A secret Pentagon study has found that as many as 80 percent of the Marines who have been killed in Iraq from wounds to the upper body could have survived if they had had extra body armor. Such armor has been available since 2003, but until recently the Pentagon has largely declined to supply it to troops despite calls from the field for additional protection, according to military officials.
The ceramic plates in vests worn by the majority of troops in Iraq cover only some of the chest and back. In at least 74 of the 93 fatal wounds that were analyzed in the Pentagon study of Marines from March 2003 through June 2005, bullets and shrapnel struck the Marines' shoulders, sides or areas of the torso where the plates do not reach.
Thirty-one of the deadly wounds struck the chest or back so close to the plates that enlarging the existing shields "would have had the potential to alter the fatal outcome," according to the study, which was obtained by The New York Times.
For the first time, the study by the military's medical examiner shows the cost in lost lives from inadequate armor, even as the Pentagon continues to publicly defend its protection of the troops.
Officials have said they are shipping the best armor to Iraq as quickly as possible. At the same time, they have maintained that it is impossible to shield forces from the increasingly powerful improvised explosive devices used by insurgents. Yet the Pentagon's study reveals the equally lethal threat of bullets.
The vulnerability of the military's body armor has been known since the start of the war and is part of a series of problems that have surrounded the protection of American troops. Still, the Marine Corps did not begin buying additional plates to cover the sides of their troops until last September, when it ordered 28,800 sets, Marine officials acknowledge.
The Army, which has the largest force in Iraq, is still deciding what to purchase, according to Army procurement officials. They said the Army was deciding between various sizes of plates to give its 130,000 soldiers, adding that they hoped to issue contracts this month.
Additional forensic studies by the Armed Forces Medical Examiner's unit that were obtained by The Times indicate that about 340 American troops have died solely from torso wounds.
The Pentagon has been collecting the data on wounds since the beginning of the war in March 2003, in part so officials may find out the effectiveness of body armor. The military's medical examiner, Dr. Craig T. Mallak, told a military panel in 2003 that the information "screams to be published." But it would take nearly two years.
The Marine Corps said it asked for the data in August 2004; but it needed to pay the medical examiner $107,000 to have the data analyzed. Marine officials said financing and other delays had resulted in the study's not starting until December 2004. It finally began receiving the information by June 2005.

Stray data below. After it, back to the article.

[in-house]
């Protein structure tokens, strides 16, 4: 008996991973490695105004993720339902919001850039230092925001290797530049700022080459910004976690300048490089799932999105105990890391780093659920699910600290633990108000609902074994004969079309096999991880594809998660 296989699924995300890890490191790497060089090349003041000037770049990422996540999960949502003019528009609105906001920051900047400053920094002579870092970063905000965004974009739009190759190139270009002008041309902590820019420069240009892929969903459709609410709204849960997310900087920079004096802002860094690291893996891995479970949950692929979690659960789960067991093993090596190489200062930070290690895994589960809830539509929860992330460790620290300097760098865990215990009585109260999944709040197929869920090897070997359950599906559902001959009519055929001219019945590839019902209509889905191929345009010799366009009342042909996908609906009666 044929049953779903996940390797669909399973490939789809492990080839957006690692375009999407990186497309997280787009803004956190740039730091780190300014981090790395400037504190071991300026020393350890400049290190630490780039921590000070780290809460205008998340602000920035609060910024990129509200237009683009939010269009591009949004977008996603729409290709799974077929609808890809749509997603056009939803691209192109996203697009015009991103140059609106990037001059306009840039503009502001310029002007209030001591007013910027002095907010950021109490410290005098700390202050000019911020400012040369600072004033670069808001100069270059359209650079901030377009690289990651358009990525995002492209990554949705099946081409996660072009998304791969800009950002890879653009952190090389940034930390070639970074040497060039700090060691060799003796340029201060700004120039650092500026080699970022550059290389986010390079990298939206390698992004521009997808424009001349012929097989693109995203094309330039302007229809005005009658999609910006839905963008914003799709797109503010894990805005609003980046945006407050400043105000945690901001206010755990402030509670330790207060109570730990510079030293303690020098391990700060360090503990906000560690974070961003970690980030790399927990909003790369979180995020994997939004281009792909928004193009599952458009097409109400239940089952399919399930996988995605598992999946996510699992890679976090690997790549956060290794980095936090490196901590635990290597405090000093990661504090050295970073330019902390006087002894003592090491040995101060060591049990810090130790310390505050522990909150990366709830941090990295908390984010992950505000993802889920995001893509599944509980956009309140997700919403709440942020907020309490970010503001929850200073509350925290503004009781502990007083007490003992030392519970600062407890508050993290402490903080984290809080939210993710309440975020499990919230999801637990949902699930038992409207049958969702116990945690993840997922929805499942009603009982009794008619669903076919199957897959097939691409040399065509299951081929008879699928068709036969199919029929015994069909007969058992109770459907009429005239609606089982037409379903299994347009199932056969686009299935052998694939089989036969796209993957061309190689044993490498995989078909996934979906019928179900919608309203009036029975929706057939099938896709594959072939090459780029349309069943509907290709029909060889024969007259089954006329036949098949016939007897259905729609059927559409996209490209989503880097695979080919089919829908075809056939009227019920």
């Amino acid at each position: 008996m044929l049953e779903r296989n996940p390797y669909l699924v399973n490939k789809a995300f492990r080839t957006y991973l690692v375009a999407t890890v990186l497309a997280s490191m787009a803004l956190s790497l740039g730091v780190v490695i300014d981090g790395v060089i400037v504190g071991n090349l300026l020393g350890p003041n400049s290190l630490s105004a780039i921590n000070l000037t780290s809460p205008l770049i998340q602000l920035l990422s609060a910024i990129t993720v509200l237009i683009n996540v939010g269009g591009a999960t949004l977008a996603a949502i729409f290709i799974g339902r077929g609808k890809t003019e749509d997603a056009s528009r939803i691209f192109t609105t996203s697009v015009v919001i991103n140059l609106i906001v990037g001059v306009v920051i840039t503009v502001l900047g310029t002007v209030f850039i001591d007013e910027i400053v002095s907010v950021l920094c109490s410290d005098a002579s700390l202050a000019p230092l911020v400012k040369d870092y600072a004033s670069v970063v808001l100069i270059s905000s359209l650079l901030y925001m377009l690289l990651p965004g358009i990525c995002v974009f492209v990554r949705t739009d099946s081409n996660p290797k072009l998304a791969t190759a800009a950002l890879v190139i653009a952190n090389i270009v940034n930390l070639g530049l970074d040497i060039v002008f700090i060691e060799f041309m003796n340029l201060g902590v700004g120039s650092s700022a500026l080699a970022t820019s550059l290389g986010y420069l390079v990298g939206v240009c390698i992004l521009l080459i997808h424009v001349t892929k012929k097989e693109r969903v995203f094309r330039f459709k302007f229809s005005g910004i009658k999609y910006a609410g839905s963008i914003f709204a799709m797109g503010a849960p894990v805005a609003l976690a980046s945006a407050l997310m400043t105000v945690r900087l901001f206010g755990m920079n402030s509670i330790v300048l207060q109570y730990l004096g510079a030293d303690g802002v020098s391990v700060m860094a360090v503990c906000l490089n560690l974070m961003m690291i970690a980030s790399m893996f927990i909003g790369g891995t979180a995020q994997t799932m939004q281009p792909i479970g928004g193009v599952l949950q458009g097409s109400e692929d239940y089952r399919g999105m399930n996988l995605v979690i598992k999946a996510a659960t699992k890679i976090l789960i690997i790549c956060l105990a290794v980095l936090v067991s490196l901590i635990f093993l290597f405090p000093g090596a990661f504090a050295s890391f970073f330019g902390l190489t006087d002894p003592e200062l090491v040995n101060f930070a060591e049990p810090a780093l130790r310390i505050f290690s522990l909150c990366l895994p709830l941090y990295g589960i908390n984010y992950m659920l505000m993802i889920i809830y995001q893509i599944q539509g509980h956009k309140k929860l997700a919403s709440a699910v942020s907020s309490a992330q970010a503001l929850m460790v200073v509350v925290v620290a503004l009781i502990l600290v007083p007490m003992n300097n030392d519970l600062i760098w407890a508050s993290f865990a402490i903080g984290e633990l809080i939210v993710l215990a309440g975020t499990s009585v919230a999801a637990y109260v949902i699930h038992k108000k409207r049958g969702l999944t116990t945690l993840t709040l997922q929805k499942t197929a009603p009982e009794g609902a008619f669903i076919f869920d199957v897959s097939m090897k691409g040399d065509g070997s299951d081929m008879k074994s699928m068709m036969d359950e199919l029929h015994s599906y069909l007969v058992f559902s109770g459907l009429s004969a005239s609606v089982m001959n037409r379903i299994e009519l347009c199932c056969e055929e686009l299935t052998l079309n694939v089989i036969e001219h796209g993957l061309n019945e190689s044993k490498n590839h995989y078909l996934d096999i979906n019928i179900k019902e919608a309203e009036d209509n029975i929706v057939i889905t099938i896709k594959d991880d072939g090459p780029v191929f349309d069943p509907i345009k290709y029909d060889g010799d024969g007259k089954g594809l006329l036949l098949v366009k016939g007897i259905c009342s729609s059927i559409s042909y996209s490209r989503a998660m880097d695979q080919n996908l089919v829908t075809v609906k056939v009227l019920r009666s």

Body armor has gone through a succession of problems in Iraq. First, there were prolonged shortages of the plates that make the vests bulletproof. Last year, the Pentagon began replacing the plates with a stronger model that is more resistant to certain insurgent attacks.
Almost from the beginning, some soldiers asked for additional protection to stop bullets from slicing through their sides. In the fall of 2003, when troops began hanging their crotch protectors under their arms, the Army's Rapid Equipping Force shipped several hundred plates to protect their sides and shoulders. Individual soldiers and units continued to buy their own sets.
The Army's former acting secretary, Les Brownlee, said in a recent interview that he was shown numerous designs for expanded body armor in 2003 and had instructed his staff to weigh their benefits against the perceived threat without losing sight of the main task: eliminating the shortages of plates for the chest and back.
Army procurement officials said that their efforts to purchase side ceramic plates had been encumbered by the Army's much larger force in Iraq compared with the Marines', and that they wanted to provide manufacturers with detailed specifications. Also, they said their plates would be made to resist the stronger insurgent attacks.
The Marines said they decided to take the older version of ceramic to speed delivery. As of early last month, officials said Marines in Iraq had received 2,200 of the more than 28,000 sets of plates that are being bought at a cost of about $260 each.
Marine officials said they had supplied troops with soft shoulder protection that can repel some shrapnel, but they remained concerned that ceramic shoulder plates would be too restrictive. Similarly, they said they believed that the chest and back plates were as large as they could be without unduly limiting the movement of troops.